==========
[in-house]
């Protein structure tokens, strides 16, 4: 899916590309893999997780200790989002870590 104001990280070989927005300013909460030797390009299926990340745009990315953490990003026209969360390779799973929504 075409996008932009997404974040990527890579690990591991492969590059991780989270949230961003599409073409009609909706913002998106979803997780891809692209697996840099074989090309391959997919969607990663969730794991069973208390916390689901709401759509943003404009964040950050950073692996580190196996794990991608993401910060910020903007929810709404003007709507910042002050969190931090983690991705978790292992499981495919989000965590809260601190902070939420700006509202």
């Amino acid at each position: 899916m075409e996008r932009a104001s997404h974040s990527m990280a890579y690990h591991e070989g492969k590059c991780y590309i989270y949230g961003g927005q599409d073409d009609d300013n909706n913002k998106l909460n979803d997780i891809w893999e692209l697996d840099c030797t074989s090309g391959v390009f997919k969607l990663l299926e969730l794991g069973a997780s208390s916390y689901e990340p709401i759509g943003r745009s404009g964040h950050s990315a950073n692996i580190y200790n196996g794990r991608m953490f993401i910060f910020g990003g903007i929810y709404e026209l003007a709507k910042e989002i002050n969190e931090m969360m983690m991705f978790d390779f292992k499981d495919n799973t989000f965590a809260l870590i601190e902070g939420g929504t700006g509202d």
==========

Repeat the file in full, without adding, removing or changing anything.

[in-house]
């Protein structure tokens, strides 16, 4: 899916590309893999997780200790989002870590 104001990280070989927005300013909460030797390009299926990340745009990315953490990003026209969360390779799973929504 075409996008932009997404974040990527890579690990591991492969590059991780989270949230961003599409073409009609909706913002998106979803997780891809692209697996840099074989090309391959997919969607990663969730794991069973208390916390689901709401759509943003404009964040950050950073692996580190196996794990991608993401910060910020903007929810709404003007709507910042002050969190931090983690991705978790292992499981495919989000965590809260601190902070939420700006509202």
């Amino acid at each position: 899916m075409e996008r932009a104001s997404h974040s990527m990280a890579y690990h591991e070989g492969k590059c991780y590309i989270y949230g961003g927005q599409d073409d009609d300013n909706n913002k998106l909460n979803d997780i891809w893999e692209l697996d840099c030797t074989s090309g391959v390009f997919k969607l990663l299926e969730l794991g069973a997780s208390s916390y689901e990340p709401i759509g943003r745009s404009g964040h950050s990315a950073n692996i580190y200790n196996g794990r991608m953490f993401i910060f910020g990003g903007i929810y709404e026209l003007a709507k910042e989002i002050n969190e931090m969360m983690m991705f978790d390779f292992k499981d495919n799973t989000f965590a809260l870590i601190e902070g939420g929504t700006g509202d």